RICHARD NIXON, that eminent historian, in 1972 delivered to his closest collaborators the following crash course on the decadence of Greece and Rome: ‘You know what happened to the Greeks? Homosexuality destroyed them! Aristotle was a homo, we all know that. So was Socrates. You know what happened to the Romans? The last six Roman emperors were fags.’
In 1513, a few centuries before this magisterial lesson, Vasco Nunez de Balboa threw 50 Indians to a pack of dogs, which disembowelled them, ‘because the only thing they need to be women are teats and they can give birth’. In Panama, as in many other parts of America, homosexuality was allowed – until the conquistadors burst in. That night in 1513, Balboa initiated in the Americas the punishment of the ‘unspeakable sin of sodomy’.
Those were the times of the Holy Inquisition. In Spain the Inquisition lasted three-and-a-half centuries. The heresy of difference, in all of its forms, was punished by torture or death in many places in Europe and America. Many homosexuals, men and women, were burned alive. The pyre reduced them to nothing but ash ‘so there would remain no memory of them’.
All that’s far behind us, one would assume. But the smoke still rises.
Rather than ask forgiveness, the Catholic Church repeats its ancient curses. Recently the Holy Inquisition, which is now called the Congregation for the Doctrine of Faith, launched from the Vatican a global campaign against homosexual marriage – ‘a gravely immoral act that goes against the plan of God and natural law.’
Immediately the high functionaries of the Church echoed the voice of their commander. In Uruguay, Archbishop Nicolas Cotugno declared that ‘homosexuality is a contagious disease’ and recommended the isolation of all carriers, comparing homosexual marriage to the union of men and animals.
The Church has been preoccupied with sexuality for centuries. From the High Pontiff to the last parish priest there is no man of the cloth who is not a sex expert. Yet as all have taken the vow of chastity it is hard to understand how they can reach such complete knowledge. One is tempted to ask the celestial sexologists a question or two: If heterosexual marriage is a ‘natural law’, why don’t you marry? And if homosexuals are violators of ‘God’s plan’, why did God make them that way?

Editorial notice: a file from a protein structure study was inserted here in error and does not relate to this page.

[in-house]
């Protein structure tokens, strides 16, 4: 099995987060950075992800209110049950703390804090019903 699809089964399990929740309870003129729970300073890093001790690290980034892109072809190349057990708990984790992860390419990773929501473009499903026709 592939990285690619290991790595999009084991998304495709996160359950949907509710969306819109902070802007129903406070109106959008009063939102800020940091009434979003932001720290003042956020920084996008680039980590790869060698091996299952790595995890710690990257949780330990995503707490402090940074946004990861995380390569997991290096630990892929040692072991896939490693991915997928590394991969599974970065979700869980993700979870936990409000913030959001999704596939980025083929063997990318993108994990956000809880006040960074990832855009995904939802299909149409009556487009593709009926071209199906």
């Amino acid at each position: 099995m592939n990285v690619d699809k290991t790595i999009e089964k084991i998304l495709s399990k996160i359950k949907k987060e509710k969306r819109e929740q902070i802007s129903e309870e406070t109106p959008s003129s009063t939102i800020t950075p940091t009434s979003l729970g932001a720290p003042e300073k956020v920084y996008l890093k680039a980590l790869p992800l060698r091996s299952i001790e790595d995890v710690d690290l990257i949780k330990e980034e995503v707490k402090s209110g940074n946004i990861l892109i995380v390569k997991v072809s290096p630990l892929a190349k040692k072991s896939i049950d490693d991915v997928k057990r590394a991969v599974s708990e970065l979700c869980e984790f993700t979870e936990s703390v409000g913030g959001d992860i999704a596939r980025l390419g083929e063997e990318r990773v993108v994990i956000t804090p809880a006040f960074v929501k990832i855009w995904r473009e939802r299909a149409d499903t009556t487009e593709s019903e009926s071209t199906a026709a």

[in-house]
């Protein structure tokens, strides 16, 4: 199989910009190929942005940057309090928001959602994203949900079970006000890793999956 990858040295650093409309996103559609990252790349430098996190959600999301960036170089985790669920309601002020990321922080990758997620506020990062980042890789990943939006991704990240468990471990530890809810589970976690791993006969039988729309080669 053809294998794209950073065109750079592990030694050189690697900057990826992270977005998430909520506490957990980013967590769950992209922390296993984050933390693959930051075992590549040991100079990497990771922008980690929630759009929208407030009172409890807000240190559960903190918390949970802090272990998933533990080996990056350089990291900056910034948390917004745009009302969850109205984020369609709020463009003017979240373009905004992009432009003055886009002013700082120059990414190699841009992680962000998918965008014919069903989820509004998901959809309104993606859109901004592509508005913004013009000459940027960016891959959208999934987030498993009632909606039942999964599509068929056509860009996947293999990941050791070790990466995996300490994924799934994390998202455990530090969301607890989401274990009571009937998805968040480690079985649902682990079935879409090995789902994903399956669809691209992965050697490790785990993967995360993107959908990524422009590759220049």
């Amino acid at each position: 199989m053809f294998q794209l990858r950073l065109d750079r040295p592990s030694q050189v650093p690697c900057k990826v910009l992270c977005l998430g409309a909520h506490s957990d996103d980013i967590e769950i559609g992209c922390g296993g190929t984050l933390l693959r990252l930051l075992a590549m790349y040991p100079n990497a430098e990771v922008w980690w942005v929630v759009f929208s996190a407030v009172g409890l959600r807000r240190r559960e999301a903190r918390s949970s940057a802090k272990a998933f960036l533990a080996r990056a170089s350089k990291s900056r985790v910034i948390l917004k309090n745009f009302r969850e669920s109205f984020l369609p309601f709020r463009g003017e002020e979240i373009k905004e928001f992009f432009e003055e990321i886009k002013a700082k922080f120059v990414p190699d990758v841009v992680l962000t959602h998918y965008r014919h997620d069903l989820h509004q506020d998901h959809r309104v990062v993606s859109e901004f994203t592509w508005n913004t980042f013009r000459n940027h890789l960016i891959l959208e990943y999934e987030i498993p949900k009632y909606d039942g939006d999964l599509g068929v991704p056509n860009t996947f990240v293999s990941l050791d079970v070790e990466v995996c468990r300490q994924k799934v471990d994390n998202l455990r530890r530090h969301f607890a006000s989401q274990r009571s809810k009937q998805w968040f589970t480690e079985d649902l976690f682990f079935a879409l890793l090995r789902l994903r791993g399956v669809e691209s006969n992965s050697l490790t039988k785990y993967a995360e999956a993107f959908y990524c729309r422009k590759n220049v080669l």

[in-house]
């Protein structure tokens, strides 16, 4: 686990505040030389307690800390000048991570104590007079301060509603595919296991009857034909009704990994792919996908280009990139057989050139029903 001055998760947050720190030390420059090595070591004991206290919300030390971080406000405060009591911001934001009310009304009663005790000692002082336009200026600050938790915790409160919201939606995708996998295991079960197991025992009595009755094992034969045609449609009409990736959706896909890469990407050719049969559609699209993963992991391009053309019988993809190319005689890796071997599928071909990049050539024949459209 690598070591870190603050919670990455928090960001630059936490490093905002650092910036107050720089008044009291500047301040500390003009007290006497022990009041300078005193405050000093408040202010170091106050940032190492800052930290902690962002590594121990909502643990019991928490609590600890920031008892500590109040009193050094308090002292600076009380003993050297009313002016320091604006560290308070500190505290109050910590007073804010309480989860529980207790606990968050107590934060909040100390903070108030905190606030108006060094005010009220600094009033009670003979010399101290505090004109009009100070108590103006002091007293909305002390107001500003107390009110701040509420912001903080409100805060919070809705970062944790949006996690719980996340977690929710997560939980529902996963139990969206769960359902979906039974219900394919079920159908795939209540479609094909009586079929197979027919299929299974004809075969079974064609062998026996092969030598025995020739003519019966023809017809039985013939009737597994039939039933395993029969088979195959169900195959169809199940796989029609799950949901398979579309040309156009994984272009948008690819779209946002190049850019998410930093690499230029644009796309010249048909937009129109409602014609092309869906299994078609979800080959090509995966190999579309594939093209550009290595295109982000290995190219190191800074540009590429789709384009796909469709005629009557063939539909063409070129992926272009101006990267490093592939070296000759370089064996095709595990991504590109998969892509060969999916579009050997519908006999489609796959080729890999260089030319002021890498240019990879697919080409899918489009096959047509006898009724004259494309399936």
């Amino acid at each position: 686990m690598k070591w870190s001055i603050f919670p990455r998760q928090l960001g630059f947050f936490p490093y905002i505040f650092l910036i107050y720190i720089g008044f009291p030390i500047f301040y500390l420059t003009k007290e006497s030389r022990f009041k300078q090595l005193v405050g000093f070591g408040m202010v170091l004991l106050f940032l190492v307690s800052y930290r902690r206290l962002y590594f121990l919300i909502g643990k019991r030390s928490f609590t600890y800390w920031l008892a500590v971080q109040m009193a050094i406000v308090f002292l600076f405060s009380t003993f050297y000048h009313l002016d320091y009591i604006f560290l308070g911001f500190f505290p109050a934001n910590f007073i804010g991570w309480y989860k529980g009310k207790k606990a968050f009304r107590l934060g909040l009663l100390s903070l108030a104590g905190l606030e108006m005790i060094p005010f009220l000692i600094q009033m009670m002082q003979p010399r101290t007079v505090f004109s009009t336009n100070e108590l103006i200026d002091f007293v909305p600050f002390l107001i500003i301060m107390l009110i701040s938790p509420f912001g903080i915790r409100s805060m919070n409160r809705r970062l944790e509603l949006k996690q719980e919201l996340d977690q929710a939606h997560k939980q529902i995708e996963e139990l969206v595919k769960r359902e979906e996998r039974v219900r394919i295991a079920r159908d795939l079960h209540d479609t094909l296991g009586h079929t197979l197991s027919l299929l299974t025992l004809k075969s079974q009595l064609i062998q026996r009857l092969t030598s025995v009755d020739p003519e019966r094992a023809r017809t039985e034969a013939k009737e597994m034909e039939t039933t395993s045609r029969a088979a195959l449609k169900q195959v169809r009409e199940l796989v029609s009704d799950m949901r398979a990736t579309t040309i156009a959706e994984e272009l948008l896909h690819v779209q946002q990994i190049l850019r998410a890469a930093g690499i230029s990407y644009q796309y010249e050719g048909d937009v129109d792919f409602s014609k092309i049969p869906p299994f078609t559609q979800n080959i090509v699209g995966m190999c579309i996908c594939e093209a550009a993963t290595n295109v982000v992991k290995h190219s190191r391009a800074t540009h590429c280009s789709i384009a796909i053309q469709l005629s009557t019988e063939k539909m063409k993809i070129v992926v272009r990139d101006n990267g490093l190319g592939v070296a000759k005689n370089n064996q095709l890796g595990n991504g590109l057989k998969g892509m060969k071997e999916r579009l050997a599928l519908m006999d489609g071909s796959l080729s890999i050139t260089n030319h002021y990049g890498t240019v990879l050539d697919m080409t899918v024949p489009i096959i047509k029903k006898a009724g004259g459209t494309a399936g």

Another specialist in Good and Evil, President George W Bush, stands with the Vatican in condemning homosexual marriage and opposes adoption by couples that don’t constitute a ‘normal marriage’ between a man and a woman.
The President, who is not a Catholic, has made this papal crusade his own. It isn’t the first time Bush and the Pope have discovered they are birds of a feather. Both enjoy direct communications with the On High, albeit on different telephones. On certain occasions, like the war against Iraq, they receive contradictory orders. On others they form a common front. They have been, and remain, united on such sacred matters as the promotion of sexual abstinence among youth and the battle against abortion and the use of contraceptives, and are in harmony on this with fundamentalist Islamists too: puritans united will never be defeated.
The Cross and the Sword are raised high as in old times. And with good reason: in the last few months, homophobia has come under serious attack. Everywhere, that which the Pope calls ‘deviant behaviour’ and ‘the legalization of evil’ is spreading.
Earlier this summer the US Supreme Court handed down an historic sentence striking down as unconstitutional a Texas law that criminalized homosexuality. The ruling effectively voids similar laws in 12 other states.
Meanwhile in New Hampshire, the Episcopal Church elected a bishop who is openly gay. Homosexual marriages are now permitted in Belgium, Denmark, Holland and Sweden, the Canadian provinces of Ontario and British Columbia, and the US state of Massachusetts. Versions of legal marriage exist in Britain, Croatia, Finland, France, Germany, Iceland, Hungary, Norway, and certain regions of Spain. And in the city of Buenos Aires, for the first time in Latin American history, the union of couples of the same sex is now celebrated. All of these acts of liberty, and of mental health, are not gifts: they are victories in the persistent battle of gays and lesbians against discrimination and violence.
Among all the pleasures worthy of hell, homosexual love is still the most ferociously repressed
Among all the pleasures worthy of hell, homosexual love is still the most ferociously repressed. In more than 70 countries homosexual relations are illegal. In many, the punishment is prison. In some, whipping or the death penalty. In others, paramilitary squads and sick fanatics perform their purification ceremonies: they sweep the streets torturing, mutilating and murdering those who, merely by existing, constitute a public scandal.
Gays and lesbians are damned on earth and in heaven. Five years ago Malaysia’s Prime Minister proclaimed them a threat to national security. But the door is locked in the Great Beyond as well. As I heard the mother of a young lesbian say: ‘What hurts me most is that we won’t be together in paradise.’
But all of these scorned men and women, these rare souls, are generating some of the best news history has ever seen. Armed with the rainbow banner, a symbol of human diversity, they are overturning one of the most sinister heresies of the past. The walls of intolerance are beginning to fall.
As Milton Nascimento sings : ‘Any way of loving is worth it, any way of loving is worth loving.’ (‘Cualquier manera de amor vale la pena, cualquier manera de amor vale amar.’)
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